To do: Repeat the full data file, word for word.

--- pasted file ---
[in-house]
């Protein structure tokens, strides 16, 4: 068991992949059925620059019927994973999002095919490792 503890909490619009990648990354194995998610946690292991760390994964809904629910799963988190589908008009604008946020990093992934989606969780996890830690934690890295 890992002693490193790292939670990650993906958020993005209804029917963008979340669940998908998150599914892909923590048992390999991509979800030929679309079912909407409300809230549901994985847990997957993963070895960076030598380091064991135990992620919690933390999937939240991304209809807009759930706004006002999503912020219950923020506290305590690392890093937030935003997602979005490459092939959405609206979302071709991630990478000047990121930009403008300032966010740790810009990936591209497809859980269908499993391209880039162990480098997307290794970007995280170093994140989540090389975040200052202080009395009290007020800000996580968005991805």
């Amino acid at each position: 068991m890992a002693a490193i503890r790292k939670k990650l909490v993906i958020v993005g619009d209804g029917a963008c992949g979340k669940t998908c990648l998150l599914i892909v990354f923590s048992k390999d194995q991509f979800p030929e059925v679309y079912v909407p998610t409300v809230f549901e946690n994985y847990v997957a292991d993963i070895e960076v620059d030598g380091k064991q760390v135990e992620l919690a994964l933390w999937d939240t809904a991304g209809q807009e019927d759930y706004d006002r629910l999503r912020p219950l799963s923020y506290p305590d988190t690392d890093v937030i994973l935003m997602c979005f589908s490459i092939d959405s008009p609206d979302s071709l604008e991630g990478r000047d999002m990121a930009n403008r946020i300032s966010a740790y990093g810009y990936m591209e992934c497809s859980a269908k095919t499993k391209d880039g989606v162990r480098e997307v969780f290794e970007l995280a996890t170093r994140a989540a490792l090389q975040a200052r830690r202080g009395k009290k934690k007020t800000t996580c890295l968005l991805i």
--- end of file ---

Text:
[in-house]
């Protein structure tokens, strides 16, 4: 068991992949059925620059019927994973999002095919490792 503890909490619009990648990354194995998610946690292991760390994964809904629910799963988190589908008009604008946020990093992934989606969780996890830690934690890295 890992002693490193790292939670990650993906958020993005209804029917963008979340669940998908998150599914892909923590048992390999991509979800030929679309079912909407409300809230549901994985847990997957993963070895960076030598380091064991135990992620919690933390999937939240991304209809807009759930706004006002999503912020219950923020506290305590690392890093937030935003997602979005490459092939959405609206979302071709991630990478000047990121930009403008300032966010740790810009990936591209497809859980269908499993391209880039162990480098997307290794970007995280170093994140989540090389975040200052202080009395009290007020800000996580968005991805």
């Amino acid at each position: 068991m890992a002693a490193i503890r790292k939670k990650l909490v993906i958020v993005g619009d209804g029917a963008c992949g979340k669940t998908c990648l998150l599914i892909v990354f923590s048992k390999d194995q991509f979800p030929e059925v679309y079912v909407p998610t409300v809230f549901e946690n994985y847990v997957a292991d993963i070895e960076v620059d030598g380091k064991q760390v135990e992620l919690a994964l933390w999937d939240t809904a991304g209809q807009e019927d759930y706004d006002r629910l999503r912020p219950l799963s923020y506290p305590d988190t690392d890093v937030i994973l935003m997602c979005f589908s490459i092939d959405s008009p609206d979302s071709l604008e991630g990478r000047d999002m990121a930009n403008r946020i300032s966010a740790y990093g810009y990936m591209e992934c497809s859980a269908k095919t499993k391209d880039g989606v162990r480098e997307v969780f290794e970007l995280a996890t170093r994140a989540a490792l090389q975040a200052r830690r202080g009395k009290k934690k007020t800000t996580c890295l968005l991805i």